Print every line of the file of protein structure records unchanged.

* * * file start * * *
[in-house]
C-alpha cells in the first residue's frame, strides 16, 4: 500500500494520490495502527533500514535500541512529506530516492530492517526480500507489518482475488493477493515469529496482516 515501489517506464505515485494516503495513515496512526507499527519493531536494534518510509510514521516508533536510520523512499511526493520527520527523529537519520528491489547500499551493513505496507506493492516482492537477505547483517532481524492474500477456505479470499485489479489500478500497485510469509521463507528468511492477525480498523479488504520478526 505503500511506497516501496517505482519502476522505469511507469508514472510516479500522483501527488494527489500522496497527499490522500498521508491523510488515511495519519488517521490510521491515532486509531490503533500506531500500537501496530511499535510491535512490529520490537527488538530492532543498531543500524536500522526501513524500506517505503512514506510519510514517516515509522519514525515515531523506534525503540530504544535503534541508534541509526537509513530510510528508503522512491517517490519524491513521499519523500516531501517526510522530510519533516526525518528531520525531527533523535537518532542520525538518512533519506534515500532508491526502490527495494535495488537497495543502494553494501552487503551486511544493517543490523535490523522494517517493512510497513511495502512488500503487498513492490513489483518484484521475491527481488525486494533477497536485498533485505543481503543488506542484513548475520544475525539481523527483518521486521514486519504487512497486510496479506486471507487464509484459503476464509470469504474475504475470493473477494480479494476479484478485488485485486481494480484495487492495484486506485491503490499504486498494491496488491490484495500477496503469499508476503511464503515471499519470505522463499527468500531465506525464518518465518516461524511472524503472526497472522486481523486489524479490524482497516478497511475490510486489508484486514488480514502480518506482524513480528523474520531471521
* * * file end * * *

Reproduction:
[in-house]
C-alpha cells in the first residue's frame, strides 16, 4: 500500500494520490495502527533500514535500541512529506530516492530492517526480500507489518482475488493477493515469529496482516 515501489517506464505515485494516503495513515496512526507499527519493531536494534518510509510514521516508533536510520523512499511526493520527520527523529537519520528491489547500499551493513505496507506493492516482492537477505547483517532481524492474500477456505479470499485489479489500478500497485510469509521463507528468511492477525480498523479488504520478526 505503500511506497516501496517505482519502476522505469511507469508514472510516479500522483501527488494527489500522496497527499490522500498521508491523510488515511495519519488517521490510521491515532486509531490503533500506531500500537501496530511499535510491535512490529520490537527488538530492532543498531543500524536500522526501513524500506517505503512514506510519510514517516515509522519514525515515531523506534525503540530504544535503534541508534541509526537509513530510510528508503522512491517517490519524491513521499519523500516531501517526510522530510519533516526525518528531520525531527533523535537518532542520525538518512533519506534515500532508491526502490527495494535495488537497495543502494553494501552487503551486511544493517543490523535490523522494517517493512510497513511495502512488500503487498513492490513489483518484484521475491527481488525486494533477497536485498533485505543481503543488506542484513548475520544475525539481523527483518521486521514486519504487512497486510496479506486471507487464509484459503476464509470469504474475504475470493473477494480479494476479484478485488485485486481494480484495487492495484486506485491503490499504486498494491496488491490484495500477496503469499508476503511464503515471499519470505522463499527468500531465506525464518518465518516461524511472524503472526497472522486481523486489524479490524482497516478497511475490510486489508484486514488480514502480518506482524513480528523474520531471521